“Our claim to fame,” said Blyther, “is failover to cellular. Even if the whole network should go down, we still can get you in over cellular and allow you to connect to any device on that network.”

Failover to Cellular (F2C) provides connectivity through high-speed 4G and 3G networks during primary link outage. This works like a secondary network that administrators can log into to access devices and bring them back up and running.

Out-of-Band Management with Opengear

Opengear OOBM primarily constitutes two building blocks – network appliances, and a management portal called Lighthouse. Opengear describes the Lighthouse software as “the linchpin of the entire solution”.

Opengear positions the OOBM solution as an operators’ companion for the first day, worst day, and every day. But as customers’ needs are slowly shifting, they are now hungering for a true management network that can get them access to everything – not just console ports, but IP addresses, and management portals too.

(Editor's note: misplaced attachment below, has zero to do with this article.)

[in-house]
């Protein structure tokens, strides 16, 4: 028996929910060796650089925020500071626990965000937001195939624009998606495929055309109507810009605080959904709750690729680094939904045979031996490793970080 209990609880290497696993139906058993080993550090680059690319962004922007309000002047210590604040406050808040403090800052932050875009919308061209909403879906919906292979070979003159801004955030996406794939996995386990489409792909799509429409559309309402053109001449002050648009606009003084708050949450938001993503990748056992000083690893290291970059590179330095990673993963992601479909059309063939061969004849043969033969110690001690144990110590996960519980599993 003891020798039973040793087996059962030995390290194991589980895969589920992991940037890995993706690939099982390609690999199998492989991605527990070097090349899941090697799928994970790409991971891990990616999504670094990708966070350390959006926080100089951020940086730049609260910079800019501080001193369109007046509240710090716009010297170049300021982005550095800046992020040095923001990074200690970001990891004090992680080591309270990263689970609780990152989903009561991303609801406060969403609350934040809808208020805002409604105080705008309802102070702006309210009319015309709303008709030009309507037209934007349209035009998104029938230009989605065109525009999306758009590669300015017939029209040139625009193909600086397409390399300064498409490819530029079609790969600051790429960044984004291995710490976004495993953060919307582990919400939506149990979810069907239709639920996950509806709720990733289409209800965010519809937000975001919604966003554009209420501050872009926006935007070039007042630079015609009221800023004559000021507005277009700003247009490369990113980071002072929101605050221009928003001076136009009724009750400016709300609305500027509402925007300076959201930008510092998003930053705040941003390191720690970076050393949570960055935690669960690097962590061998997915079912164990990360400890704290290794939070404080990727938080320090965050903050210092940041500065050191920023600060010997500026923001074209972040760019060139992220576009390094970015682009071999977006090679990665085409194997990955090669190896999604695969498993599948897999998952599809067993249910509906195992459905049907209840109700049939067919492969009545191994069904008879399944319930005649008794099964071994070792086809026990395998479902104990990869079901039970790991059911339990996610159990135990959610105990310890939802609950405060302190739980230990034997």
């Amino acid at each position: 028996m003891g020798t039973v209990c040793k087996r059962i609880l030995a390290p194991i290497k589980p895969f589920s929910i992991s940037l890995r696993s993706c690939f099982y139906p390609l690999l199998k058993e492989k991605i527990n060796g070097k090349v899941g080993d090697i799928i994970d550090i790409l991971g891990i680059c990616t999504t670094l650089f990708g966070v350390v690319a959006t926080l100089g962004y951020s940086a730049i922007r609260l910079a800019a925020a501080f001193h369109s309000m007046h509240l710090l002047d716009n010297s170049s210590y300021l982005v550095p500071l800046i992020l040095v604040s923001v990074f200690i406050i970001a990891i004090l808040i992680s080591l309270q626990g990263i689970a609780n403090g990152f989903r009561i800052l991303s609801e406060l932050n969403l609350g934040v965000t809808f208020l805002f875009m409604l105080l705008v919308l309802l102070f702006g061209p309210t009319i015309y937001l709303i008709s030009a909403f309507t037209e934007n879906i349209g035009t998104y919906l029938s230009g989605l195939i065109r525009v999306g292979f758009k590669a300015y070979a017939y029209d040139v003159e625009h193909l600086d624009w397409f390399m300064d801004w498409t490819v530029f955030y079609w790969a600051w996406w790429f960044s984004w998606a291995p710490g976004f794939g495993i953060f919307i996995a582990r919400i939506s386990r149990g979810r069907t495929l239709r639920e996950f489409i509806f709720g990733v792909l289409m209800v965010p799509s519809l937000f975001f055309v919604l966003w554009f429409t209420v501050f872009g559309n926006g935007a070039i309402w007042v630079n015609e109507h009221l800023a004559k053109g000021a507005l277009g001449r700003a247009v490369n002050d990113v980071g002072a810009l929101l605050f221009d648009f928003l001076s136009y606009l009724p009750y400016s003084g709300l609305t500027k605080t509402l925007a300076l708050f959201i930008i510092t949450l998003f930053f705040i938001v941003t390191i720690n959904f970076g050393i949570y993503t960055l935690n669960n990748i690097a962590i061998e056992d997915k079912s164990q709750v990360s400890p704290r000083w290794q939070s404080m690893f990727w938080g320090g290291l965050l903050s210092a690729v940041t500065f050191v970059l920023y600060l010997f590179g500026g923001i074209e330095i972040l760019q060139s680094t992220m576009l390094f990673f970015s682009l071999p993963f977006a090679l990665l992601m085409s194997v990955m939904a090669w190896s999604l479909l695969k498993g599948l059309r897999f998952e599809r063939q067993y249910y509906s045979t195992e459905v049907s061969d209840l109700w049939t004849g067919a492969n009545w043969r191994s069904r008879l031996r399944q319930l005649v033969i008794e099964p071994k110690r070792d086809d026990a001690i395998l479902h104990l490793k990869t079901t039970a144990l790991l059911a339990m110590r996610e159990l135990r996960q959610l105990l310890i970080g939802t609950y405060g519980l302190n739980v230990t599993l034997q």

This presented the opportunity to up-level Lighthouse and give momentum to long-term goals. The vision with Lighthouse is to make it a solution that requires the bare minimum human intervention, Blyther shared. On Day 0, it should get new networks up and running automatically, and in the subsequent days, be the single source of truth for all connected resources.

New Enhancements

In 2023, Opengear announced a new and upcoming solution which at the time was named Remote Management Fabric. The Opengear team built it up from proof-of-concept to a real-life solution.

In February, the company unveiled Smart Management Fabric (SMF), a unified management framework that caters to personas like network engineers, system administrators and support staff.